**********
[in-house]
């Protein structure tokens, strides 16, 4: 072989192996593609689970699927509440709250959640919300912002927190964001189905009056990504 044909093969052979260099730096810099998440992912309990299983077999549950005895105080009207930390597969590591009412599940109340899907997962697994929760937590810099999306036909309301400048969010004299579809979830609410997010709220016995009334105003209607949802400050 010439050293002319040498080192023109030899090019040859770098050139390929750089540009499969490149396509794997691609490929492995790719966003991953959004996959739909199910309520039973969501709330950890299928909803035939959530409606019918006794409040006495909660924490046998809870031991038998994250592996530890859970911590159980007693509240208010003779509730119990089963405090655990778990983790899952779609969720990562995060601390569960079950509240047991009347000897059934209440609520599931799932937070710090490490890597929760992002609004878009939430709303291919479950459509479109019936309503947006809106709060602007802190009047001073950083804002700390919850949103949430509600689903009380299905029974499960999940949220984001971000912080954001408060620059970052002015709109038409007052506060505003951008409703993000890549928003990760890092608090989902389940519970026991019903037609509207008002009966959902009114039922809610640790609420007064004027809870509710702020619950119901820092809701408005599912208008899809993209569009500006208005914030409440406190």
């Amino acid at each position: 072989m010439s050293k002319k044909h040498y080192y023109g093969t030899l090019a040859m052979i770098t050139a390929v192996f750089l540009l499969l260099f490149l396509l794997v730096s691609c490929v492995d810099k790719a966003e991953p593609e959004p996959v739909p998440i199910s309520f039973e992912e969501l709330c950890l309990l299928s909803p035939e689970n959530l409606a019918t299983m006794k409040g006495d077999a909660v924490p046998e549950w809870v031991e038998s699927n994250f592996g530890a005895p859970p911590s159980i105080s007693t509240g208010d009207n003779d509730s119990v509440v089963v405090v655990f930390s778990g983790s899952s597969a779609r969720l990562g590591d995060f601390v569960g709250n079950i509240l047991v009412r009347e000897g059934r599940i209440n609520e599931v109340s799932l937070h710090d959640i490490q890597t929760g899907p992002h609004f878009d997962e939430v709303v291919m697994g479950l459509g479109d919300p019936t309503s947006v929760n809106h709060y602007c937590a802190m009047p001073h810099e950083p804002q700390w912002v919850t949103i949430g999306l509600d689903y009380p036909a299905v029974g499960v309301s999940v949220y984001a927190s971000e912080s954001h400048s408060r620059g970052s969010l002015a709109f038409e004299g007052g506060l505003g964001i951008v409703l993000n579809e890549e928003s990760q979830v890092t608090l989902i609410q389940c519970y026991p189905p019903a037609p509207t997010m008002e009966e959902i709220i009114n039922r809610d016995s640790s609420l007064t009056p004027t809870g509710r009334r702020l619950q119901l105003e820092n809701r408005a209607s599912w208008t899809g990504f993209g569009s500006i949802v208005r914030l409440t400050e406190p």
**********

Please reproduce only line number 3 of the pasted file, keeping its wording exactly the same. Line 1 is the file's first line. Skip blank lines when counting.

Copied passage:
């Amino acid at each position: 072989m010439s050293k002319k044909h040498y080192y023109g093969t030899l090019a040859m052979i770098t050139a390929v192996f750089l540009l499969l260099f490149l396509l794997v730096s691609c490929v492995d810099k790719a966003e991953p593609e959004p996959v739909p998440i199910s309520f039973e992912e969501l709330c950890l309990l299928s909803p035939e689970n959530l409606a019918t299983m006794k409040g006495d077999a909660v924490p046998e549950w809870v031991e038998s699927n994250f592996g530890a005895p859970p911590s159980i105080s007693t509240g208010d009207n003779d509730s119990v509440v089963v405090v655990f930390s778990g983790s899952s597969a779609r969720l990562g590591d995060f601390v569960g709250n079950i509240l047991v009412r009347e000897g059934r599940i209440n609520e599931v109340s799932l937070h710090d959640i490490q890597t929760g899907p992002h609004f878009d997962e939430v709303v291919m697994g479950l459509g479109d919300p019936t309503s947006v929760n809106h709060y602007c937590a802190m009047p001073h810099e950083p804002q700390w912002v919850t949103i949430g999306l509600d689903y009380p036909a299905v029974g499960v309301s999940v949220y984001a927190s971000e912080s954001h400048s408060r620059g970052s969010l002015a709109f038409e004299g007052g506060l505003g964001i951008v409703l993000n579809e890549e928003s990760q979830v890092t608090l989902i609410q389940c519970y026991p189905p019903a037609p509207t997010m008002e009966e959902i709220i009114n039922r809610d016995s640790s609420l007064t009056p004027t809870g509710r009334r702020l619950q119901l105003e820092n809701r408005a209607s599912w208008t899809g990504f993209g569009s500006i949802v208005r914030l409440t400050e406190p």